Null and void. See below.
Also, note temperature affects DPSS as well, just at most within the +/-1nm range. Pretty stable, but it's wrong to say it doesn't change at all.
Though it does very slightly change.... :p

Actually, watt for watt, 405nm burns better. I suspect a 375nm would burn even better
than that. It all depends on what you're trying to burn and how well that material absorbs
the light. 445nm is just more known for burning because of the lower cost per watt and the
high volumes of 3W 445nm diodes on the market.
Let's end this "better burner" discussion once and for all. 405nm photons have more energy than 445nm photons. HOWEVER, that is taken into account in powers. It's all about transfer of power. Material that will absorb 1W of power will absorb 1W of power. It's all relative to wavelengths and colors of the material you're burning.

405nm has an advantage due to a shorter focal length.

The sensitivity of our eyes peaks at 550nm. A 550nm laser, if one exists, would appear
even brighter at equal wattage.
Nope. Roughly 555nm.

I don't consider a $400 diode cheap. (Price has gone down from $425, yay!) :drool:
Aaaand what..? What the hell do you consider high powered? 200mW is not low powered by any means my friend.

_______________

@greenlander
not all white surfaces "change color" as you call it
445nm also readily causes objects to fluoresce. Even 532nm can make some fluoresce.

The Greenlander said:
- Have beautiful beams
- That's kind of subjective, isn't it?
Don't discuss with yourself in an informational post... even if it's directly copied from trevor.

The Greenlander said:
- Cannot be had in huge amounts of powers, MAX 2W.
- Yes it can. It's just very expensive. That is a very important distinction.
These are all over your first post. Please just fix these contradictions... It's extremely confusing.
 
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532nm can charge some GITD as well.

I have one of those bright GITD squares for emergency purposes on my closet door. It can be charged with 532nm, I did this with the 800mW CNI lasers. However, the GITD duct tape I have on my wall will not, even for the 1W green that went through my possession,

Not sure why one did, and the other didn't. Simply putting it out there :)
 

ZRaffleticket

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Some GITD materials readily charge themselves and others don't. Much like some can be "erased" with 650nm and others cannot.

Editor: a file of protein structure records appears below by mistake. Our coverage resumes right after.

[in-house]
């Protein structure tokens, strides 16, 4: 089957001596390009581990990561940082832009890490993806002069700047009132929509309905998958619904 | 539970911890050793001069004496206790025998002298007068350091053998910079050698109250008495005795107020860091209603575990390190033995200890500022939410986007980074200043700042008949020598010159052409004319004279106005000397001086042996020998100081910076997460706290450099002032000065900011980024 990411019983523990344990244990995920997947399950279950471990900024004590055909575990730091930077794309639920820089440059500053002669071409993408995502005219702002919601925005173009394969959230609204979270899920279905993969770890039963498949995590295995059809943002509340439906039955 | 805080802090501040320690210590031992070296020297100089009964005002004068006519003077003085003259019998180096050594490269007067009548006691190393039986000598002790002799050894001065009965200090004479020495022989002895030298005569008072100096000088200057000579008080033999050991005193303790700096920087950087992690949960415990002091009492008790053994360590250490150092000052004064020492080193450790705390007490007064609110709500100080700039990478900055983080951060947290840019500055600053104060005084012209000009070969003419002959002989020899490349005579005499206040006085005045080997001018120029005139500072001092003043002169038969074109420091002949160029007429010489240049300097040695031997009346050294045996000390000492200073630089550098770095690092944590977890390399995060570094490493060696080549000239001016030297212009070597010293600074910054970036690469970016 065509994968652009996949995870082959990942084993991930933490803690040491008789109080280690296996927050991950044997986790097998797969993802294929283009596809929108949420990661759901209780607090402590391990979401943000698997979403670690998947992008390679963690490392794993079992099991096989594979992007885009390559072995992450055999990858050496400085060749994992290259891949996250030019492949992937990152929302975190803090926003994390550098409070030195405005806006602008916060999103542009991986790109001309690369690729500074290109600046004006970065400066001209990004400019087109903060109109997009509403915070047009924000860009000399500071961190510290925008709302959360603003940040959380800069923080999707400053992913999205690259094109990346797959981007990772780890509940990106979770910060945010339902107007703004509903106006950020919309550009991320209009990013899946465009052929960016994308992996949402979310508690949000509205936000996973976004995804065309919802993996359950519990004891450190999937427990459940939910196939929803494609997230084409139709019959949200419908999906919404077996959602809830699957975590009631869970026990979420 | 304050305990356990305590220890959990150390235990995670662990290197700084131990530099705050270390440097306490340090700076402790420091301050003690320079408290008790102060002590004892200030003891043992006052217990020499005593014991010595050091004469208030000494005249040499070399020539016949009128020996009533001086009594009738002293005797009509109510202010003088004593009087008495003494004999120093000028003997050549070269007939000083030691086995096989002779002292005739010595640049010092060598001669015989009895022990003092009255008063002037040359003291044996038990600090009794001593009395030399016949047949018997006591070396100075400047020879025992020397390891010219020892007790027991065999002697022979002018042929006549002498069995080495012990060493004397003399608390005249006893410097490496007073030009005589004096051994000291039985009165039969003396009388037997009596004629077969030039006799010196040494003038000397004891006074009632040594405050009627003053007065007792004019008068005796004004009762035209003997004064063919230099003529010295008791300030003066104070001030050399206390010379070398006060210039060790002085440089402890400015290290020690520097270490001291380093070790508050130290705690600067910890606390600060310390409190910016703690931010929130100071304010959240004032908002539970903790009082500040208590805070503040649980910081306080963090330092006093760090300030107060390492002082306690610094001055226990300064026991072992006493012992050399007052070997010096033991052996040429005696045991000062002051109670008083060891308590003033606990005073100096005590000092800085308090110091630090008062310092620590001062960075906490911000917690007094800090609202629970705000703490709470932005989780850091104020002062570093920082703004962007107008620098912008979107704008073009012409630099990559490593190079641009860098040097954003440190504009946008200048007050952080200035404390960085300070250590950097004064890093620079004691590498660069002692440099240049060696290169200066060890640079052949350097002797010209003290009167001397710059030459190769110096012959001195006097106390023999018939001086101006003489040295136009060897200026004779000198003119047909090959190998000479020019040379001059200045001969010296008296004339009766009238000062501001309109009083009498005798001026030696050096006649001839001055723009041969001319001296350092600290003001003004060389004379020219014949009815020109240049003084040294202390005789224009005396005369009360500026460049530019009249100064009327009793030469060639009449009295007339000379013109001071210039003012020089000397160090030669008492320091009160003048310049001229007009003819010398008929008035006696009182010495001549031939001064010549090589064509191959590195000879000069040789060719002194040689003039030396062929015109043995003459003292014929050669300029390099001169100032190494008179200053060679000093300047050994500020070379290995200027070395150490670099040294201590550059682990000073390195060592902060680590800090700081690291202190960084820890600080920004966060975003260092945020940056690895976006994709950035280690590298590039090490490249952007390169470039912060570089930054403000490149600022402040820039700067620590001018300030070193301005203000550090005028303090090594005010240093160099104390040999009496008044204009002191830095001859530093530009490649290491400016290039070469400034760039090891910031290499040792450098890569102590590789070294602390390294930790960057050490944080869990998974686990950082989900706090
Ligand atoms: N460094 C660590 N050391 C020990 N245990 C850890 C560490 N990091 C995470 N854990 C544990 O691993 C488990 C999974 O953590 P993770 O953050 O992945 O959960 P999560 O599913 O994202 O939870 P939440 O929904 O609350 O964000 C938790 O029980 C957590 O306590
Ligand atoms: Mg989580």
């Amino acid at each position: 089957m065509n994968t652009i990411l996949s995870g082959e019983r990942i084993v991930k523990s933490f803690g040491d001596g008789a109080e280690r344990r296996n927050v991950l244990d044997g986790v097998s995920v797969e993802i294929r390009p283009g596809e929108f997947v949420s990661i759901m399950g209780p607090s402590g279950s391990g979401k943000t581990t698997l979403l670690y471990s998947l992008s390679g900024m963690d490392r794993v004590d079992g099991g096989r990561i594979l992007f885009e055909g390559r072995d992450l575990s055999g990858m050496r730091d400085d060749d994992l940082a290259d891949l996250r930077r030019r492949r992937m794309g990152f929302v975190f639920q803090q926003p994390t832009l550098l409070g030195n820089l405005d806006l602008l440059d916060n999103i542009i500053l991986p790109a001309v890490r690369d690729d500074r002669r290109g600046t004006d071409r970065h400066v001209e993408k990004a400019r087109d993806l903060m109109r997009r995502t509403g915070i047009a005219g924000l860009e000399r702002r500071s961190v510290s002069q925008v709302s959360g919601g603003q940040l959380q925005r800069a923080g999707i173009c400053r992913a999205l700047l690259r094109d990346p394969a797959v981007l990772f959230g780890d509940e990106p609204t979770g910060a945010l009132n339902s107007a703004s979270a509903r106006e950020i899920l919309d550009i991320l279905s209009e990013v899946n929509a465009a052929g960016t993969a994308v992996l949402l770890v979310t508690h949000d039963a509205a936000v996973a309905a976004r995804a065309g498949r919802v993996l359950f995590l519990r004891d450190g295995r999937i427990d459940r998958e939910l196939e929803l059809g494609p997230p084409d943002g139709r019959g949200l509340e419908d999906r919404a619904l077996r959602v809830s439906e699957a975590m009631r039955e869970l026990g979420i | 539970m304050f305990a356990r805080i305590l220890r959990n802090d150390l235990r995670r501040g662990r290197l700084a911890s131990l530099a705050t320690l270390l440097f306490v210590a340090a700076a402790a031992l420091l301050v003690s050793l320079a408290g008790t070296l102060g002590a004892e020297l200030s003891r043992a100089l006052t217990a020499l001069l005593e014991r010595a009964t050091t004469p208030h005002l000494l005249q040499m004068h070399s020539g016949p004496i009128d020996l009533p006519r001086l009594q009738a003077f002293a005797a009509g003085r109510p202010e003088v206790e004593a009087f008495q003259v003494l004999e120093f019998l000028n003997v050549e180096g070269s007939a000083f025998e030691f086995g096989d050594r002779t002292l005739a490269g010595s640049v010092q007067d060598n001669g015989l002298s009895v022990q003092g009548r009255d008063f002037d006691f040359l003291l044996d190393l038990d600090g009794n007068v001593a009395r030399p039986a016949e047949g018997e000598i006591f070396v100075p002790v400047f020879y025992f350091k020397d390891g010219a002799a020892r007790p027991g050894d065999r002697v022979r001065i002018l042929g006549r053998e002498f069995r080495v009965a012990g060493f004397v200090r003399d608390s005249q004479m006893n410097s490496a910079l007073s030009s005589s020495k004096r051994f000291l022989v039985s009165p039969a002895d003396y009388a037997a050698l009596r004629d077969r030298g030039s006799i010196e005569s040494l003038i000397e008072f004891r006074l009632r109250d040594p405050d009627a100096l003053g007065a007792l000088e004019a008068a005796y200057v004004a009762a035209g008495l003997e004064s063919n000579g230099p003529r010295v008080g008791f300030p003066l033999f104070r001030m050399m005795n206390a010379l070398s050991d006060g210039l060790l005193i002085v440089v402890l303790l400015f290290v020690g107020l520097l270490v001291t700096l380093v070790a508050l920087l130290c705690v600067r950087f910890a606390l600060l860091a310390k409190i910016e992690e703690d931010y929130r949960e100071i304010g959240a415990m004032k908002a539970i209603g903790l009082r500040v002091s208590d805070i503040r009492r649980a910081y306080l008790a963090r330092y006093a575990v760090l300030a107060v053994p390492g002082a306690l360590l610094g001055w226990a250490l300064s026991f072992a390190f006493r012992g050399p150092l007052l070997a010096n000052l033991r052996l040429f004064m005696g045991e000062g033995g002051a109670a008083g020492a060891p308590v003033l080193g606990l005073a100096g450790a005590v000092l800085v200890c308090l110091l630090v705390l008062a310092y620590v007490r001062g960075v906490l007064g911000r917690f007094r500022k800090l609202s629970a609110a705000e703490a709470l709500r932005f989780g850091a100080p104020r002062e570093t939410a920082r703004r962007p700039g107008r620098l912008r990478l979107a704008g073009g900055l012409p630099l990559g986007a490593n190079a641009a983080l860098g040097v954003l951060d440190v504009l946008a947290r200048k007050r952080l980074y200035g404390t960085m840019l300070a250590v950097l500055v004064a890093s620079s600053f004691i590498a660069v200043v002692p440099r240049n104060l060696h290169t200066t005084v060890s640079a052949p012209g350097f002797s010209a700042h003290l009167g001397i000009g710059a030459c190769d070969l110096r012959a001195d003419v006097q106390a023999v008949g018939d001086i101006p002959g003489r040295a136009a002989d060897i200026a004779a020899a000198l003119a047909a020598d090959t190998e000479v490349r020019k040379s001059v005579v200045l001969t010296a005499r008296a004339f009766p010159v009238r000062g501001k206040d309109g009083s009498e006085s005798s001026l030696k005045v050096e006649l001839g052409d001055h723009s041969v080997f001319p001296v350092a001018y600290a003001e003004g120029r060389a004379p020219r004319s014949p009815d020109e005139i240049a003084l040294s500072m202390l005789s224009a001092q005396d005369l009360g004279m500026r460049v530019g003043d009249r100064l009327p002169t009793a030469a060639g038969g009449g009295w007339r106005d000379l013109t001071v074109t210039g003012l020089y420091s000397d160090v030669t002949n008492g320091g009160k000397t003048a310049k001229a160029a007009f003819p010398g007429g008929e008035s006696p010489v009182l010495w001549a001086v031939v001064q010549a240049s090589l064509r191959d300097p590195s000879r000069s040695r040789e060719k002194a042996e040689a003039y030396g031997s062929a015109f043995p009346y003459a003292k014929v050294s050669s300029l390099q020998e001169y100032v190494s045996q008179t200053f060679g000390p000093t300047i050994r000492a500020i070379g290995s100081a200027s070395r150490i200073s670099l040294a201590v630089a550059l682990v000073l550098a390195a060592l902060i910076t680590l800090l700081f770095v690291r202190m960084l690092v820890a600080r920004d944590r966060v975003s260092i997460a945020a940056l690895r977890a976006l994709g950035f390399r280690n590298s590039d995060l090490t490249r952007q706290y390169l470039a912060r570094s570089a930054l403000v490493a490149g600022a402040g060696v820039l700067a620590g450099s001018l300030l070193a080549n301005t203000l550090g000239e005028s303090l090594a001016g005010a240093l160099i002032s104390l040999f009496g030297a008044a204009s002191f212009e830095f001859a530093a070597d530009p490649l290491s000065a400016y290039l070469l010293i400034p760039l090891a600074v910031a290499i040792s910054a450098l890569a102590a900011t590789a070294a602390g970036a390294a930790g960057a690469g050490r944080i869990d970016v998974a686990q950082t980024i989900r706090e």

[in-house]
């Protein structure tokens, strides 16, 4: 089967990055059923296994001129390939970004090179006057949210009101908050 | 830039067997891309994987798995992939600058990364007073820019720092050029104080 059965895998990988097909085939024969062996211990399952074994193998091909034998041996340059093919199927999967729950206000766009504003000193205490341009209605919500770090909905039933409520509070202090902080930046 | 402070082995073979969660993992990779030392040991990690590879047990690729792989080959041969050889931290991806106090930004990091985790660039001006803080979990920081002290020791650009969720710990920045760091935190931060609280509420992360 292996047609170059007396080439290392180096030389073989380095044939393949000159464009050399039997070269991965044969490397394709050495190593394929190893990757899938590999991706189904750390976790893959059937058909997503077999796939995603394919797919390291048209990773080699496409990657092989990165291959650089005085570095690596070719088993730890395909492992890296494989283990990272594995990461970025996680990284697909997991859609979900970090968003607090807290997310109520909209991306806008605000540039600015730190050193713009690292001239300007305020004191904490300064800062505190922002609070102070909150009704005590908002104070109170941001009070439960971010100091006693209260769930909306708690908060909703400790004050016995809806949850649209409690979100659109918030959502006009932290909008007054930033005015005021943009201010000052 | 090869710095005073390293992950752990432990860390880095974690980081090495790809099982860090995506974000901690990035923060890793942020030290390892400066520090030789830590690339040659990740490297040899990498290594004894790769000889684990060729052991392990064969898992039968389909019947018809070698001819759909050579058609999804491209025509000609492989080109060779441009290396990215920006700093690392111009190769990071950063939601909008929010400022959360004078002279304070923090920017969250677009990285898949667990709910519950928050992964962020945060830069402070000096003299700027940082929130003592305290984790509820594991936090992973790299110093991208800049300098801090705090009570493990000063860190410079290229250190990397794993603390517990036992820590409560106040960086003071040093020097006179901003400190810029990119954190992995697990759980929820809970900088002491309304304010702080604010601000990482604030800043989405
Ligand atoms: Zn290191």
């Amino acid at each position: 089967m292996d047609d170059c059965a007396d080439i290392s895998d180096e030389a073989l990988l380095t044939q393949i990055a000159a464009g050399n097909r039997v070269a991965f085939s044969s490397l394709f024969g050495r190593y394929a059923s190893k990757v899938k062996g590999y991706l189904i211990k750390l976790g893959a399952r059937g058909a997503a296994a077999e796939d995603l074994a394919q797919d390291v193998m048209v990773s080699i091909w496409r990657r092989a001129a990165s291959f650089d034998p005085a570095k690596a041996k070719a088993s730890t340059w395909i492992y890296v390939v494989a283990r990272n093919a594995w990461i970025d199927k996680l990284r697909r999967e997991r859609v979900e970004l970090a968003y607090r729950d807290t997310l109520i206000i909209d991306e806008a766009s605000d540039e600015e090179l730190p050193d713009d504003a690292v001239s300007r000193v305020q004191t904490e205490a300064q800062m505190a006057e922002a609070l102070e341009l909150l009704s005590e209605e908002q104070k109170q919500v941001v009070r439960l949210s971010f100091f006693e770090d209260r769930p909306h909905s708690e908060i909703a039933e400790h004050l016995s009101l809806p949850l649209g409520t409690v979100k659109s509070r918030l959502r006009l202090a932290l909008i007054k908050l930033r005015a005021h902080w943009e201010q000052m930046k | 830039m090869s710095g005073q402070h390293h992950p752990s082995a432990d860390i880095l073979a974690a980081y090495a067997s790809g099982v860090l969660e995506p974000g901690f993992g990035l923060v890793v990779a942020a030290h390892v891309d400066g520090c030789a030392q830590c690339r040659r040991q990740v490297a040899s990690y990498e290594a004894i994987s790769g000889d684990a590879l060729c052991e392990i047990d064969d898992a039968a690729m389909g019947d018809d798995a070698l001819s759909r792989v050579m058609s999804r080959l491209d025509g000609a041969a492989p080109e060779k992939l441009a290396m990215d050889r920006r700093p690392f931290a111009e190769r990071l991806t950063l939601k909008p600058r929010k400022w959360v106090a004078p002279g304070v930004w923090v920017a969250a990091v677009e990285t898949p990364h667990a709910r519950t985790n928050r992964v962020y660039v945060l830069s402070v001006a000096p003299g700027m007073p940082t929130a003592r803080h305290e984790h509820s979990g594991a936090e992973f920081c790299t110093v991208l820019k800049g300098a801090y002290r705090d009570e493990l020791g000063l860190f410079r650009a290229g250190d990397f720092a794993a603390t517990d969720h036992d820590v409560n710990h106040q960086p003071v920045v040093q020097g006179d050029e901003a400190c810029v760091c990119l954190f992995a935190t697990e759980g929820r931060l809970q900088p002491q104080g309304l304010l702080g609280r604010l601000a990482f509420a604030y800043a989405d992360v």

ARG

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Also, note temperature affects DPSS as well, just at most within the +/-1nm range. Pretty stable, but it's wrong to say it doesn't change at all.
Do you have a temperature vs wavelength charge for a common DPSS crystal combo? Would be interested to see.

I've never encountered a DPSS laser off its wavelength spec. usually it just stops lasing at high/low temperatures because the diode wavelength changed with temperature. :p
 

ZRaffleticket

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I can make a video next time I get home... maybe the 27th :p

Found a video by atomicrox using IR. Same results :p

Edit:

That's all based from research I did for the theoretical chart. I'll dig around and find some graphs somewhere.

Some are more sensitive than others.

edit 2:
Still no graphs found... but for handhelds you're absolutely right. If that pump diode shifts too much it's game over :p

I remember the article focused on changing the temps of Nd: crystals affecting output wavelengths. If I remember correctly they upshifted 1064nm to 1067nm...

Edit 3:
Wait, why am I posting about this then. This is only doable in temperature controlled modules...

Edit 4:
Found a PDF... with graphs!

Though.. it's not nearly as dramatic as I remembered... Just scratch the wavelength thing. Unless someone's sticking the crystals into boiling water you won't have a noticeable change...
http://hal.inria.fr/docs/00/60/44/24/PDF/00604424.pdf

I swear though, someone somewhere got Nd:YAG doing 1067nm.
 
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Hap

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I gotta go with Trevor. Almost posted something VERY similar. It's great your trying to help but you've posted like 4 things like this and ALL of them could probably be found elsewhere. Next time compile it and gather a lot of information before posting. All these threads that are guide like always end in like 40 people giving you things to add. Rant over. How's the collection going?
Collection is going great, I received the tracking # today for the 635nm and should be arriving on:

Scheduled Delivery:
Monday, 11/18/2013, By End of Day
Last Location:
Concord, ON, Canada, Monday, 11/11/2013